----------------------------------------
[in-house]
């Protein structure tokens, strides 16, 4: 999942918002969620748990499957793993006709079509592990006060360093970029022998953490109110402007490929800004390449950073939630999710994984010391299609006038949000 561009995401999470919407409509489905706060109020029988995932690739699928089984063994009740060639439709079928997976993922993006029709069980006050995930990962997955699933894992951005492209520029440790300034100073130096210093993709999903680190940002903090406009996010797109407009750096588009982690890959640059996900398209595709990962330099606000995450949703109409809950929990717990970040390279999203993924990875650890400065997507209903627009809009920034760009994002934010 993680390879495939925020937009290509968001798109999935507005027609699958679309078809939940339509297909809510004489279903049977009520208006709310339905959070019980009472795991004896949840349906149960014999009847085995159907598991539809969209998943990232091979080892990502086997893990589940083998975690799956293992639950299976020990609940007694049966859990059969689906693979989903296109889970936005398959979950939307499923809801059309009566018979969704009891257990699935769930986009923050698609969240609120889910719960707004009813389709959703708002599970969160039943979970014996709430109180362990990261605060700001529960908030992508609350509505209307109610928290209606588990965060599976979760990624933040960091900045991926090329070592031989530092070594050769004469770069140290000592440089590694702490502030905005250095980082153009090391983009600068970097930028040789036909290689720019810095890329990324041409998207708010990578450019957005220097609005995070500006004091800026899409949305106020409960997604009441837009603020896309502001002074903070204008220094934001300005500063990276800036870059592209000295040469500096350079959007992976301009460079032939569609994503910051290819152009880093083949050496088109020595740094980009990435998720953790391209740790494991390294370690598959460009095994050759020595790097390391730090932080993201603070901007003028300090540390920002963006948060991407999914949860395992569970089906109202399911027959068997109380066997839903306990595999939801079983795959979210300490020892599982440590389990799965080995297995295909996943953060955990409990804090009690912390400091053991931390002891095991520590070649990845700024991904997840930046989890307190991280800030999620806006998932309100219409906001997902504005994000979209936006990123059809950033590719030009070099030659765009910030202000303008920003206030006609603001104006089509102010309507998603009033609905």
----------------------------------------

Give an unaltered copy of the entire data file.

[in-house]
């Protein structure tokens, strides 16, 4: 999942918002969620748990499957793993006709079509592990006060360093970029022998953490109110402007490929800004390449950073939630999710994984010391299609006038949000 561009995401999470919407409509489905706060109020029988995932690739699928089984063994009740060639439709079928997976993922993006029709069980006050995930990962997955699933894992951005492209520029440790300034100073130096210093993709999903680190940002903090406009996010797109407009750096588009982690890959640059996900398209595709990962330099606000995450949703109409809950929990717990970040390279999203993924990875650890400065997507209903627009809009920034760009994002934010 993680390879495939925020937009290509968001798109999935507005027609699958679309078809939940339509297909809510004489279903049977009520208006709310339905959070019980009472795991004896949840349906149960014999009847085995159907598991539809969209998943990232091979080892990502086997893990589940083998975690799956293992639950299976020990609940007694049966859990059969689906693979989903296109889970936005398959979950939307499923809801059309009566018979969704009891257990699935769930986009923050698609969240609120889910719960707004009813389709959703708002599970969160039943979970014996709430109180362990990261605060700001529960908030992508609350509505209307109610928290209606588990965060599976979760990624933040960091900045991926090329070592031989530092070594050769004469770069140290000592440089590694702490502030905005250095980082153009090391983009600068970097930028040789036909290689720019810095890329990324041409998207708010990578450019957005220097609005995070500006004091800026899409949305106020409960997604009441837009603020896309502001002074903070204008220094934001300005500063990276800036870059592209000295040469500096350079959007992976301009460079032939569609994503910051290819152009880093083949050496088109020595740094980009990435998720953790391209740790494991390294370690598959460009095994050759020595790097390391730090932080993201603070901007003028300090540390920002963006948060991407999914949860395992569970089906109202399911027959068997109380066997839903306990595999939801079983795959979210300490020892599982440590389990799965080995297995295909996943953060955990409990804090009690912390400091053991931390002891095991520590070649990845700024991904997840930046989890307190991280800030999620806006998932309100219409906001997902504005994000979209936006990123059809950033590719030009070099030659765009910030202000303008920003206030006609603001104006089509102010309507998603009033609905």